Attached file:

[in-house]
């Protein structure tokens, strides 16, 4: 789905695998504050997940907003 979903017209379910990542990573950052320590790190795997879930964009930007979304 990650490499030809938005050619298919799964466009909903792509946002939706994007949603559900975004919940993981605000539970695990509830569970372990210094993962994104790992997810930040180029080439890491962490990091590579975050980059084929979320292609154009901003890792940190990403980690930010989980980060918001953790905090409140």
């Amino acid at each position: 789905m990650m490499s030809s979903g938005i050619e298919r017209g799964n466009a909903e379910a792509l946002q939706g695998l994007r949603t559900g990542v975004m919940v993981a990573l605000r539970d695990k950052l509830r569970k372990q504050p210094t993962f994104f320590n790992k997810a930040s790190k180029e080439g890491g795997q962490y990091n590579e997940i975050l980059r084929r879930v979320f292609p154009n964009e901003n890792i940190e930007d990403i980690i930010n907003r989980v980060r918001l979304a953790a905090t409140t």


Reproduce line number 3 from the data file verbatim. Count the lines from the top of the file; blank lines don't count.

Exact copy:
């Amino acid at each position: 789905m990650m490499s030809s979903g938005i050619e298919r017209g799964n466009a909903e379910a792509l946002q939706g695998l994007r949603t559900g990542v975004m919940v993981a990573l605000r539970d695990k950052l509830r569970k372990q504050p210094t993962f994104f320590n790992k997810a930040s790190k180029e080439g890491g795997q962490y990091n590579e997940i975050l980059r084929r879930v979320f292609p154009n964009e901003n890792i940190e930007d990403i980690i930010n907003r989980v980060r918001l979304a953790a905090t409140t």